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Thursday, 19 April, 2001, 13:47 GMT 14:47 UK
Analysis: Surprising outbreak of hostilities
Injured Bangladeshi soldier being carried to safety
Mounting casualties would increase the pressure
By South Asia analyst Kamal Ahmed

Politicians in both India and Bangladesh have stepped up their efforts to defuse the tension following the sudden outbreak of fighting between their border forces.

India has called for an early restoration of the status quo on the frontier, while Bangladeshi officials have said they are confident of an early resolution to the crisis.

There are conflicting details about why the longstanding border dispute between two friendly neighbours has so suddenly flared up.

Indian border guards
Indian forces were taken by surprise
It is clear that the trouble began when the Bangladesh Rifles (BDR) - the Bangladeshi border force - retook Pyrdiwah village, in the Indian state of Meghalaya.

The BDR chief said that Pyrdiwah had been illegally occupied by India since Bangladesh's war of independence in 1971.

Questions are now being asked as to what prompted Bangladesh to take on the Indian Border Security Force when it had waited 30 years to resolve the dispute.

Elections

This is particularly surprising, given that the Bangladesh Government of Sheikh Hasina has only two months in office before the general election.

Some observers say that Prime Minister Hasina, who has been criticised by the opposition in Bangladesh as being pro-Indian, may have used the incident to shed that mantle.

Pyrdiwah
Both sides claim Pyrdiwah as their own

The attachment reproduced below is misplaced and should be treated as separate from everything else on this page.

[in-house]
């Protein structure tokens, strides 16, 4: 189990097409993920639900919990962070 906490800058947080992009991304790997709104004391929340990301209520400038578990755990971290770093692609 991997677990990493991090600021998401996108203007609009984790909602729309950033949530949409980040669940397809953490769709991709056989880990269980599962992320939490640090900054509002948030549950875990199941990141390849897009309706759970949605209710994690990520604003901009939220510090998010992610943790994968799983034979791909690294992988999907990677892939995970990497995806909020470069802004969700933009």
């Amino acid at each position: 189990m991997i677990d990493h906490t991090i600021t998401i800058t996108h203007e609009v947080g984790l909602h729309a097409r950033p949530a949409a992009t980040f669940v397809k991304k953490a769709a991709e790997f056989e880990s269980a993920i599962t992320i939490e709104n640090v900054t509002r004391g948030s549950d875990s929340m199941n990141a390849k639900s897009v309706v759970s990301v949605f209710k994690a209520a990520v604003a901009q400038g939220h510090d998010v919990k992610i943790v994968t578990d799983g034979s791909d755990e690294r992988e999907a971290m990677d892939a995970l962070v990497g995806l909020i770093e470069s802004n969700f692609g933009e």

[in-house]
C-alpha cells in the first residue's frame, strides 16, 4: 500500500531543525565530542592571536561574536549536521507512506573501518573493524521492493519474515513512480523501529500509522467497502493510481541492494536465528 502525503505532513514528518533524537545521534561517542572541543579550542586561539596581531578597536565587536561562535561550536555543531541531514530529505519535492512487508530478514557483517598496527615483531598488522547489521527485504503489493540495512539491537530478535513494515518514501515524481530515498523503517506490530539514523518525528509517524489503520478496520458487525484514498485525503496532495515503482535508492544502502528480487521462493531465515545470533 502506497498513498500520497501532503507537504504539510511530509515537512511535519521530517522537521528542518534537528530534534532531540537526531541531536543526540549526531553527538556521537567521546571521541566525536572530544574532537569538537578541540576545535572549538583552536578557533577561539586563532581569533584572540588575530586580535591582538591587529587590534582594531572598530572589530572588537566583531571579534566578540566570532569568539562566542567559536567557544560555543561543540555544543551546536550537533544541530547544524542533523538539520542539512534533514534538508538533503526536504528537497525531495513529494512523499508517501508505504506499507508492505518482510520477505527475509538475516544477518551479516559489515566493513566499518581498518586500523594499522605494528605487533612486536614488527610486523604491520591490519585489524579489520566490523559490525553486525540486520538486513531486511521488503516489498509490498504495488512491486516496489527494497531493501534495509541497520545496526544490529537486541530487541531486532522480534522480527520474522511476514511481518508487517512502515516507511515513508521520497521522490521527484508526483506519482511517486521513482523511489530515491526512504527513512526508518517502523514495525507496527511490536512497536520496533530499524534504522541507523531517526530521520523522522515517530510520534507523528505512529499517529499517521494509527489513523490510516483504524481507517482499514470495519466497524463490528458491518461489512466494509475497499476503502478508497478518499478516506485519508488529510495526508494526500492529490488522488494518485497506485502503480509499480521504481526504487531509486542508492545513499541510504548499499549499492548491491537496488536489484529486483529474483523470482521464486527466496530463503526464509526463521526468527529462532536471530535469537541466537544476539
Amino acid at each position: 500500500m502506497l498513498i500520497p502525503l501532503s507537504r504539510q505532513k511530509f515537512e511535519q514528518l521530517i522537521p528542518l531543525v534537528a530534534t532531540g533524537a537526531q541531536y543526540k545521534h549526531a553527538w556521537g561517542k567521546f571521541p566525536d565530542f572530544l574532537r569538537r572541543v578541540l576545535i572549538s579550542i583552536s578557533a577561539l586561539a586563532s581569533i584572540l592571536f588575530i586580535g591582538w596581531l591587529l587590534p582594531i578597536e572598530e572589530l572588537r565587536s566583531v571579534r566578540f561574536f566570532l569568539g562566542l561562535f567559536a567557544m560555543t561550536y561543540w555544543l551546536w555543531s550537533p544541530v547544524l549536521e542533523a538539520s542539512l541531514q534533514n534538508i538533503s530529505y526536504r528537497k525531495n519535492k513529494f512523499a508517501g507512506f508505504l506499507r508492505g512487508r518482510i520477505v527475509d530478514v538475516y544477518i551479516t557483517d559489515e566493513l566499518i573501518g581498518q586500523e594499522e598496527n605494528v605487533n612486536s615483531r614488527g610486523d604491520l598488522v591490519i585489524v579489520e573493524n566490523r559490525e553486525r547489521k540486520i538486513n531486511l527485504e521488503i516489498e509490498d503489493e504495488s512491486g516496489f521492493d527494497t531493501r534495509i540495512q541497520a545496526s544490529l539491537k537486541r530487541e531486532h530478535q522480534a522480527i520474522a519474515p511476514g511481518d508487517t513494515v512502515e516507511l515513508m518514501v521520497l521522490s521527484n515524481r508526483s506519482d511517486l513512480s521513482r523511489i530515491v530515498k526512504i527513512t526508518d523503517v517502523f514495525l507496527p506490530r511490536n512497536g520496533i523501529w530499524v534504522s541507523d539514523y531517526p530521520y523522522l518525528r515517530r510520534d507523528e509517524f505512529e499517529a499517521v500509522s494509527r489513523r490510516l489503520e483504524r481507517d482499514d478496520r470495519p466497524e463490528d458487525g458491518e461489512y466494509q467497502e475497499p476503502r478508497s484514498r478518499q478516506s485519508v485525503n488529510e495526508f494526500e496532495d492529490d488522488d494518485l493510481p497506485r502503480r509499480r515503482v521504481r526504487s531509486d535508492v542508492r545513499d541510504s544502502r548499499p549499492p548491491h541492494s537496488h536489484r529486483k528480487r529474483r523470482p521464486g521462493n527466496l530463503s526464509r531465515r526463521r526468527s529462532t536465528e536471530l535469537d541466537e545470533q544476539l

Others say that some elements in the army may have played a role in the attack, in the hope that an Indian counter-offensive would help stoke nationalist feelings among Bangladeshis, which in turn may help the opposition.

But many observers have ruled out such a possibility.

They say that in recent years discipline has been restored in the army and it is highly unlikely that they would act against the will of the current political leadership.

India cautious

The latest conflict has also posed new challenges for the Indian Government.

It is likely to face increasing pressure from security forces to counter Bangladesh's offensive because of the higher casualties suffered by Indian troops.

However the reactions in Delhi so far have been very cautious.

India values Bangladesh as an important ally in the region and is aware that full-scale retribution would seriously damage their relations.

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See also:

19 Apr 01 | South Asia
Fresh Bangladesh border clash
18 Apr 01 | South Asia
India-Bangladesh border battle
18 Apr 01 | South Asia
Tension along the border
23 May 00 | South Asia
Storm over cross border love
25 Aug 99 | South Asia
Border commanders declare truce
19 Jun 99 | South Asia
Bangladesh welcomes bus from India
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